In order to analyse the efficiency of the current system of regulation for the collection and trade with wild mushrooms, all data that could be obtained from the public institutions have been used. The data provided by INCS include: the annual quota (AQ, the annual amount that can be permitted for harvesting); the amounts that were permitted for harvesting and trade for each year from the beginning of the regulation in 1993 up to the year 2016 (AGH, annual gross harvest); the data on the purchasing points (affiliated addresses where the trading companies buy mushrooms from the harvesters, which can be subject to inspection) and numbers of companies that applied for permission for the period 2006–2016. As almost all mushrooms gathered in Serbia are exported, the authors included in their analyses the data obtained from the Customs service of Serbia on annual gross export (AGE) and annual gross values (AGV) of mushroom exports in Euros, as provided in the export documents. In order to avoid misinterpretation of the presented data due to the weather influence on mushroom production, the data on annual average maximal rainfall (AMR) for the country obtained from the Institute of Hydrology and Meteorology of Serbia were included. For comparison of the data, correlation coefficients were calculated using the software Microsoft Excel 2007.

Results

The positioning and nature of Serbia

Serbia is located in the heart of the Balkan Peninsula, a region not geologically old, but with a geographic position and geologic, topographic and climatic diversity that have produced an environment conducive to very high biodiversity rates at species, community and ecosystem levels (Stevanović et al. 1995, Myers 1999, Figure 1). The northern part - province Vojvodina belongs to the flat Pannonian Basin with a typical semi-arid continental climate. Central Serbia is a hilly depression surrounded by high mountains of differing origins and ages, with a sub-mediterranean, semi-arid, mild climate. Mountains produce a rain shadow and humidity gradient from the humid climate with a strong mediterranean influence in the western part of the country (average annual precipitation 720–900 mm,1500 mm in the mountains), to the very arid and warm climate in the south-east (650–700 mm, 1000 mm in the mountains). Average yearly temperatures vary between 9.5–11.7 °C in the lowlands (0.5–5 °C in the mountains). The coldest month is January with averages between – 0.6 °C in mountains and 0°C in lowlands, while the warmest is July with averages 11–22 °C in the lowlands and 11–16 °C in the mountains. The Northeast receives only 520–590 mm of precipitation yearly and the temperature difference between annual minimum and maximum can be as much as 80 °C. More than 20 different soil types have so far been recorded in Serbia.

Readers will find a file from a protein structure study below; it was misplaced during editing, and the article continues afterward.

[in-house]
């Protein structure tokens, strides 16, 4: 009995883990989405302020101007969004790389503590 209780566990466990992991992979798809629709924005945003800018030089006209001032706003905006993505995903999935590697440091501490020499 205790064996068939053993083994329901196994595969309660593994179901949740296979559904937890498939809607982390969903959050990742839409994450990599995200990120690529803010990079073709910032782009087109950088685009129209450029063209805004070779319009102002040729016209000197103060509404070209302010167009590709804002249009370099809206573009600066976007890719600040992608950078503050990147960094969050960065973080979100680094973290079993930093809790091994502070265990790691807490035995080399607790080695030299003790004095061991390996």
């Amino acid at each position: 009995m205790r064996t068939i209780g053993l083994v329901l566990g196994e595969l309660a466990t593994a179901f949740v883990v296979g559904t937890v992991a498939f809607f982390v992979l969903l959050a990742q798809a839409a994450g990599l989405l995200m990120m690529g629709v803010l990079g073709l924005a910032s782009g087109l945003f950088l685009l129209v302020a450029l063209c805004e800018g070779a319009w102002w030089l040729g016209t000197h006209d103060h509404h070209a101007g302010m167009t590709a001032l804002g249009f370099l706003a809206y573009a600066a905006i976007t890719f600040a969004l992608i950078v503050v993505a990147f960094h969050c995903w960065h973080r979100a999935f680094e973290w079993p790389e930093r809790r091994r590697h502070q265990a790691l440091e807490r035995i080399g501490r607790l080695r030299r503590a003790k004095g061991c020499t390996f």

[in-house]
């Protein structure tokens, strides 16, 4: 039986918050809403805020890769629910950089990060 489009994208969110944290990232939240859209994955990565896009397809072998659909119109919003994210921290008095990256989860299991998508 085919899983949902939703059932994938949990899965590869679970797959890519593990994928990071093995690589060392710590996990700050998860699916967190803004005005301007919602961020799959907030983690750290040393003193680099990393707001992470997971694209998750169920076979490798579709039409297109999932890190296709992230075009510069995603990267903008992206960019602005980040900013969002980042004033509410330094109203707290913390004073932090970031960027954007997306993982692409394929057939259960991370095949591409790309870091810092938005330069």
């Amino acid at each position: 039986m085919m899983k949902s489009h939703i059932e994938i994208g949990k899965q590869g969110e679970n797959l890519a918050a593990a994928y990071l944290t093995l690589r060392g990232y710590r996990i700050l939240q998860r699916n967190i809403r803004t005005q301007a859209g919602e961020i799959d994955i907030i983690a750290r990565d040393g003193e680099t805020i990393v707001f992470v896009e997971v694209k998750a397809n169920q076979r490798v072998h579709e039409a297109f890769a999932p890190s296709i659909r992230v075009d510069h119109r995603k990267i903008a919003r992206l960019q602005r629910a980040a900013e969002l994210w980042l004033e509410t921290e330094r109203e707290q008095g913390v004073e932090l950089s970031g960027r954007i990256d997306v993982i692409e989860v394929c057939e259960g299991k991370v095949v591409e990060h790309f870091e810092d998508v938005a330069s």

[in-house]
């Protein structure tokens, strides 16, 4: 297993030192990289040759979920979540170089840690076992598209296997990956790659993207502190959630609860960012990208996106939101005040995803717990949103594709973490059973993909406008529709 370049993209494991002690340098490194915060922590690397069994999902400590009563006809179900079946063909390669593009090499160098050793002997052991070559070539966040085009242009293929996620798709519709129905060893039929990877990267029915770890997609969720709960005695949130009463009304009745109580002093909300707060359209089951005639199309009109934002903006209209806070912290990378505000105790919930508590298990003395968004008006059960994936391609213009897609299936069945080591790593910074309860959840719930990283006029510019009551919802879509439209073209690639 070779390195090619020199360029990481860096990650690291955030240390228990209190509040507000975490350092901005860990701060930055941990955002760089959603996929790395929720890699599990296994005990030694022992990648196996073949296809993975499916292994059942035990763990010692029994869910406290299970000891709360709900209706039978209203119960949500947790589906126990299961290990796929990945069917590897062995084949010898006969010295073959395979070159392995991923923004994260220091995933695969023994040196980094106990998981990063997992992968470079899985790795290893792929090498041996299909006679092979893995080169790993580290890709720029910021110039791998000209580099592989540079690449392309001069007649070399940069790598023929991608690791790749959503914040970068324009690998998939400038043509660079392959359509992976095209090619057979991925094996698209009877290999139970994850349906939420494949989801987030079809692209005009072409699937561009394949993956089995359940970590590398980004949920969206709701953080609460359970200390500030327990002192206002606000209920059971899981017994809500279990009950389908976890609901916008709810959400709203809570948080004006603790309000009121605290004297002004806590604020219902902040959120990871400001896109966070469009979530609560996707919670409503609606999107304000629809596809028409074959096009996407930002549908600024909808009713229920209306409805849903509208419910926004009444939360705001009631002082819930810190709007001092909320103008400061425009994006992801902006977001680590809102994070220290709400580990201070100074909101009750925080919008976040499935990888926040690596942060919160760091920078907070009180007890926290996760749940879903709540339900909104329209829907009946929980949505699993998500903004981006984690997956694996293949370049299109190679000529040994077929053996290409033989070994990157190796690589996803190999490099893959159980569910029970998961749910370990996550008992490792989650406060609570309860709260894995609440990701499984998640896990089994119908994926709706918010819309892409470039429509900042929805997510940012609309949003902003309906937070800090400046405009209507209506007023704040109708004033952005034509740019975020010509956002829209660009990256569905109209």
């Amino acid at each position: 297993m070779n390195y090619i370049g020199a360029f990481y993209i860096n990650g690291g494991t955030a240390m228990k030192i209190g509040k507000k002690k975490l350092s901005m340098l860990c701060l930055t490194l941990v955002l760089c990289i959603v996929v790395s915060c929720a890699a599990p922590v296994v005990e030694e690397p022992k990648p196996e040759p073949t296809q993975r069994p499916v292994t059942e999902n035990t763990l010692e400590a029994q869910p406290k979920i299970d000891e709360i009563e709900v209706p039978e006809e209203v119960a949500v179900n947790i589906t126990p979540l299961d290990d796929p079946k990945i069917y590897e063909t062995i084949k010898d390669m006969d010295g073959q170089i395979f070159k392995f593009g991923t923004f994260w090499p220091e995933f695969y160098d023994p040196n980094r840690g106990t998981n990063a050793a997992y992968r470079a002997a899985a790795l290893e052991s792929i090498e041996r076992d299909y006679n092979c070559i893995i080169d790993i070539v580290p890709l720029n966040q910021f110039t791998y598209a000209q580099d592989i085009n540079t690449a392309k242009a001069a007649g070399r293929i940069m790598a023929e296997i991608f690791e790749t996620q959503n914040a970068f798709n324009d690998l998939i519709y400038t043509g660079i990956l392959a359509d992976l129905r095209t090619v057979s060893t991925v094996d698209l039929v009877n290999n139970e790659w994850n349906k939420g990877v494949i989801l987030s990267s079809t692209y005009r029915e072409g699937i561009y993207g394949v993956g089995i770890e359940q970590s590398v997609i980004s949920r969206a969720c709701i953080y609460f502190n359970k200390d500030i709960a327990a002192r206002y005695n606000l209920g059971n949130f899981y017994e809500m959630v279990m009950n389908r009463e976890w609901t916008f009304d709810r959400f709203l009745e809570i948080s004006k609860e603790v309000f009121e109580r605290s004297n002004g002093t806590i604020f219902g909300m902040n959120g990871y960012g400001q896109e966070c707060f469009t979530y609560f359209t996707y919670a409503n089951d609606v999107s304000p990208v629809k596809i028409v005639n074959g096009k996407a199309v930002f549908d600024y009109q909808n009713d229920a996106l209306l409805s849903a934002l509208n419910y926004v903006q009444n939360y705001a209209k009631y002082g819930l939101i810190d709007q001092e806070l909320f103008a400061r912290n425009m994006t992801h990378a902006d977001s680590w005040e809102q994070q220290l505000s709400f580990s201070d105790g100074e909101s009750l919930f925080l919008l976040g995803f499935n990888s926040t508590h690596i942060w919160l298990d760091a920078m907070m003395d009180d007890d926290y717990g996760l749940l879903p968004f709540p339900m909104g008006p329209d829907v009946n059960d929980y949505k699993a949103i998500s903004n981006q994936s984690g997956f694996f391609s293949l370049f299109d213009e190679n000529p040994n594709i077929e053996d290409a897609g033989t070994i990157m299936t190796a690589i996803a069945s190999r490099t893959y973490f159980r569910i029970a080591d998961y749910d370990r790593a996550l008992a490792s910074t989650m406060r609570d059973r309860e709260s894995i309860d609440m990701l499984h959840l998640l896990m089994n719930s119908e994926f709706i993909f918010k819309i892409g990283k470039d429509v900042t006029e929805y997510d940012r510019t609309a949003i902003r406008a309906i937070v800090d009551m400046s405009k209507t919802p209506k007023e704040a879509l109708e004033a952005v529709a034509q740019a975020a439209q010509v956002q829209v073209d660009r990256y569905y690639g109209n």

Figure 1.

Geographical position of Serbia in the Balkan Peninsula.

The natural vegetation of Serbia consists primarily of temperate forests dominated by numerous ECM species of Fagaceae and few species of Pinaceae. Native lowland forests are dominated by pedunculate oak (Quercus robur L.) mixed with poplars (Populus alba L., P. nigra L.) and ash (Fraxinus angustifolia Vahl, F.) in wet areas and linden (Tilia cordata Mill.) and maples (Acer sp.) in drier soils. Most hilly regions are dominated by various oaks (Querscus cerris L., Q. frainetto Ten., Q. petrea (Matt.) Liebl., Q. pubescens Willd.), but also hornbeams (Carpinus betulus L., C. orientalis Mill., Ostrya carpinifolia Scop.), linden (Tilia argentea D.C.) and hazelnuts (Corylus avellana L., C. colurna L.). Typical European forests dominated by European beech (Fagus sylvatica L.) or Norway spruce (Picea abies (L.) H.Karst.), occur at the higher elevations, while the uppermost regions can be inhabited by some endemic pines (Pinus heldreichii Christ., P. peuce Griseb., P. mugo Turra). The majority of the native vegetation has been continuously destroyed since human civilisation appeared in Europe. The percentage of the preserved forests varies from there being almost no forests in the areas of intense agriculture (northern flat areas and river valleys) to the somewhat forested mountains, National parks and hunting reservations.